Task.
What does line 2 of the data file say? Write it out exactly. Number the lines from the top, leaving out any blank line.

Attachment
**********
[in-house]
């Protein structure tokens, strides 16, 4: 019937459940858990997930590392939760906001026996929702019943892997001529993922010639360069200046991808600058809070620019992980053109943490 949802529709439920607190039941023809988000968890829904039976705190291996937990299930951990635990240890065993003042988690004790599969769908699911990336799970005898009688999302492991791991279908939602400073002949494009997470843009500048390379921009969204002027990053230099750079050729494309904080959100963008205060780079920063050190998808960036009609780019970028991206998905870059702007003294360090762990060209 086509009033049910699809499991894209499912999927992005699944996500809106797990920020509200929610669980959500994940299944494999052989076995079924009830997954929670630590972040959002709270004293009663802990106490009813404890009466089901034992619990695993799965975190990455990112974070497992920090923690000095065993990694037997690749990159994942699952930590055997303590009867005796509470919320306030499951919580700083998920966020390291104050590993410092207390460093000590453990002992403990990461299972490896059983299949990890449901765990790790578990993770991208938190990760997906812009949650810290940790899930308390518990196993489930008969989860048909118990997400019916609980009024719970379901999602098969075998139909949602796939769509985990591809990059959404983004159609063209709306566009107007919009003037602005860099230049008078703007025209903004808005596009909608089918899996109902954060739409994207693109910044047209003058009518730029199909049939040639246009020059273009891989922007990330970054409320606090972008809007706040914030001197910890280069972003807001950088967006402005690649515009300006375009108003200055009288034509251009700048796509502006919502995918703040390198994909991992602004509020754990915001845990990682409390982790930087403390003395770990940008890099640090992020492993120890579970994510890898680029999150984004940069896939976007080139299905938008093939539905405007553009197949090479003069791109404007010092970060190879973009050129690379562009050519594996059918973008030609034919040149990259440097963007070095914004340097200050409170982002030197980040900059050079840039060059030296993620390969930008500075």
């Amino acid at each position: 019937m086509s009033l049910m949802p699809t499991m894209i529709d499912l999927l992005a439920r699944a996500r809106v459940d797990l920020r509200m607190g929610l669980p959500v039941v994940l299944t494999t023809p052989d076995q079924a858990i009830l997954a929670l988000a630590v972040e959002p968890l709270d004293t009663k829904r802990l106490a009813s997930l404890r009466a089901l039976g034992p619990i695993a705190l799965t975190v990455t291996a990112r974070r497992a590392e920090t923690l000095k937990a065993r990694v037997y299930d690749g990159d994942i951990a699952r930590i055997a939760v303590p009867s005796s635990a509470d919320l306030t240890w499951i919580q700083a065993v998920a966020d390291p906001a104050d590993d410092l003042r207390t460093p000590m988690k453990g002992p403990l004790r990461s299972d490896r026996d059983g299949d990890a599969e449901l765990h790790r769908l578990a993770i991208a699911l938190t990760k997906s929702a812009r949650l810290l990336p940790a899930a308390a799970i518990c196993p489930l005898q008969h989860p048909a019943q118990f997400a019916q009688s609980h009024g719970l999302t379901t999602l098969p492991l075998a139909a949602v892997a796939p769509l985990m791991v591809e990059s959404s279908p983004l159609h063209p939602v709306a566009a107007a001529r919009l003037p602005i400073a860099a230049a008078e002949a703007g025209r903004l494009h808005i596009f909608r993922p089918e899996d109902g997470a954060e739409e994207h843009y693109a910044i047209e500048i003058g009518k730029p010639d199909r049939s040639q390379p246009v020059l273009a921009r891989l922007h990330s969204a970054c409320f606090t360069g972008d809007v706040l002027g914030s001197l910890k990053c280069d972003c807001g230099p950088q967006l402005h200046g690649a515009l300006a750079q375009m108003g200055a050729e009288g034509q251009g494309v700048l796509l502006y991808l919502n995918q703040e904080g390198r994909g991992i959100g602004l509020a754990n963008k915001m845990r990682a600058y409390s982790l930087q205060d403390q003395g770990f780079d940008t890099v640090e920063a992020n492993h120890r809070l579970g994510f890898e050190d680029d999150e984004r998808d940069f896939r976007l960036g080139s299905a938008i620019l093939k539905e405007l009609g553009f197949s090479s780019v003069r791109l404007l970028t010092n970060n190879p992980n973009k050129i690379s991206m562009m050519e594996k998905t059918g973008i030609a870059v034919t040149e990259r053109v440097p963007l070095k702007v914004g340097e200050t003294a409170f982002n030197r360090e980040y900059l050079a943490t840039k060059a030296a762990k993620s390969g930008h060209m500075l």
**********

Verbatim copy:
């Protein structure tokens, strides 16, 4: 019937459940858990997930590392939760906001026996929702019943892997001529993922010639360069200046991808600058809070620019992980053109943490 949802529709439920607190039941023809988000968890829904039976705190291996937990299930951990635990240890065993003042988690004790599969769908699911990336799970005898009688999302492991791991279908939602400073002949494009997470843009500048390379921009969204002027990053230099750079050729494309904080959100963008205060780079920063050190998808960036009609780019970028991206998905870059702007003294360090762990060209 086509009033049910699809499991894209499912999927992005699944996500809106797990920020509200929610669980959500994940299944494999052989076995079924009830997954929670630590972040959002709270004293009663802990106490009813404890009466089901034992619990695993799965975190990455990112974070497992920090923690000095065993990694037997690749990159994942699952930590055997303590009867005796509470919320306030499951919580700083998920966020390291104050590993410092207390460093000590453990002992403990990461299972490896059983299949990890449901765990790790578990993770991208938190990760997906812009949650810290940790899930308390518990196993489930008969989860048909118990997400019916609980009024719970379901999602098969075998139909949602796939769509985990591809990059959404983004159609063209709306566009107007919009003037602005860099230049008078703007025209903004808005596009909608089918899996109902954060739409994207693109910044047209003058009518730029199909049939040639246009020059273009891989922007990330970054409320606090972008809007706040914030001197910890280069972003807001950088967006402005690649515009300006375009108003200055009288034509251009700048796509502006919502995918703040390198994909991992602004509020754990915001845990990682409390982790930087403390003395770990940008890099640090992020492993120890579970994510890898680029999150984004940069896939976007080139299905938008093939539905405007553009197949090479003069791109404007010092970060190879973009050129690379562009050519594996059918973008030609034919040149990259440097963007070095914004340097200050409170982002030197980040900059050079840039060059030296993620390969930008500075």